A B.C. woman with a rare, serious skin disease can't understand why the province refuses to cover a one-time treatment that would likely put it into remission — but will pay for much more expensive treatment that only helps relieve her symptoms.
"I am totally confused — particularly because it would so quickly save them so much money," said Elizabeth Williamson from Lasqueti Island.
"We all know money is tight — especially in health care."
Williamson was diagnosed in 2007 with pemphigus — a rare, painful, disfiguring and potentially life-threatening autoimmune disorder. At her worst point, much of Williamson's body was covered with painful sores.
"When I was covered with a lot of lesions, they were on my face, they were on my scalp. It was very extremely embarrassing because it looks bad. It looks really ugly," she said.
"The pemphigus itself doesn't kill you. What kills you is the lesions — the sores — get infected."
Current drug costly
Williamson's dermatologist initially prescribed a medication that caused severe side effects, but later switched her to CellCept — a $1,000-per-month drug paid for by B.C.'s PharmaCare Plan.
"I still am experiencing these lesions," she said. "It's not a cure. It's just dealing with the symptoms."
Dermatologist Gabriele Weichert wrote to PharmaCare, recommending a one-time treatment with Rituximab instead. The drug is approved for treatment of rheumatoid arthritis and other conditions, and Weichert said the drug has also shown much better results in treating pemphigus.
"We have a better therapy that is available for her," said Weichert. "It may take her off all treatment altogether — for life."
The Rituximab would cost the province a total of $2,400 — and Williamson's doctor said it could put her disease in remission.
"When [these drugs] have been approved for other disease states — their safety issues have been rubber stamped already," said Weichert.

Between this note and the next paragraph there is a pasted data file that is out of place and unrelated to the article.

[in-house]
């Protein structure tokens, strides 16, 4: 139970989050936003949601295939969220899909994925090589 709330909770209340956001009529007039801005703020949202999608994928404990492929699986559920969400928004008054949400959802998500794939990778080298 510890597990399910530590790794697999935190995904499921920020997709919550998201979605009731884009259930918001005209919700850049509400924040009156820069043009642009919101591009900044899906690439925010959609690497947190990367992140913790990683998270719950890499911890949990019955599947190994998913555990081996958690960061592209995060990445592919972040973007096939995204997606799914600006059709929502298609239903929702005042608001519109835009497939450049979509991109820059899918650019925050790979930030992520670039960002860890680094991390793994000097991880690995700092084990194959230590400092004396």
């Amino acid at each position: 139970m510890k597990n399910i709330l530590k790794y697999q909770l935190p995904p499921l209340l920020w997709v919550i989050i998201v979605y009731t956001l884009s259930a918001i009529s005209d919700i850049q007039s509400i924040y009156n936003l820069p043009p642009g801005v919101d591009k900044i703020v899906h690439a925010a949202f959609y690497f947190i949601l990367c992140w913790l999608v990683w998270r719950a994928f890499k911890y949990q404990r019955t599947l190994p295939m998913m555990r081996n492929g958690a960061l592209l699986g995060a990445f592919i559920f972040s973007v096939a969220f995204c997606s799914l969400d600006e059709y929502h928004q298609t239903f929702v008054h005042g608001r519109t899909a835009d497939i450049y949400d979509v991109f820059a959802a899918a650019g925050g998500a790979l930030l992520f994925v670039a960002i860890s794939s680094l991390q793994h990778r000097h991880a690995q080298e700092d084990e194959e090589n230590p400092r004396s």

"I'd really like to get into remission and not have to take any medication and get on with my life and live a normal life," Williamson said.
Williamson, 54, estimates B.C. taxpayers have paid $30,000 for her CellCept prescriptions to date. Without any other treatment options, Williamson expects the cost of the drug will continue to mount for the rest of her life.
Recommended drug much cheaper
"I feel bad that I am taking so much of our taxpayer money," said Williamson.
Pacific Blue Cross has agreed to pay 80 per cent of the new cost of the Rituximab, with coverage Williamson has through her employer. However, Pharmacare has refused to pay the remaining 20 per cent.
"All I'm asking for is another $2,400," said Williamson. "Which would then mean that I wouldn't need any more money from them again."
A spokesperson for PharmaCare told CBC News approval was denied because Health Canada has yet to approve Rituximab for treatment of pemphigus. Using it to treat that condition is considered "off-label".
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In order to get federal government approval, the drug marketing company, Hoffman-LaRoche, would have to apply. However, Weichert said that is unlikely because pemphigus is very rare and therefore not worth that investment.
"There are many, many, many rare conditions for which a drug will never get an indication for it — because the numbers of patients with these rare conditions are so small," said Weichert.
"We need to use a lower degree of evidence to support these treatments, because we just don't have that gold standard — randomized control trials — for most [skin] conditions."
She understands the concern over side effects, but said most drugs come with that risk, including those that are fully approved, like CellCept for pemphigus.
After Go Public brought Williamson's case to the attention of B.C. health minister, Mike de Jong, who said Pharmacare would reconsider.
"We'll have a look. Because it's about ensuring that the balance is there and - from everyone's perspective, including the patient and their family," said de Jong. "It's a really tough situation for the patient, of course."
Many patients fight for coverage
Weichert said Williamson is not alone is her struggle.
"It's frustrating," she said. "I've had patients want to mortgage their house to access some of these therapies."
"It’s a very common occurrence," said Sharon Manson Singer, a former B.C. government deputy minister and a health care policy expert with the Evidence Network.
"I am sure that the letters that have been written to deny [Williamson] have cost more than the drug."
Singer’s group agrees with medical professionals calling for a national pharmacare system. She said it would give patients with rare conditions power in numbers — and track their treatments on a national scale.
"We should be a nationalized system — that can compare rare diseases internationally," said Singer. "It’s much less expensive for us to deal with this as a national issue than to deal with it as one-offs."
Williamson said if the government won't pay for her treatment she will have to start saving up to pay for it herself.
"It’s like knocking my head against a wall," said Williamson. "I can’t understand it. I truly cannot understand it."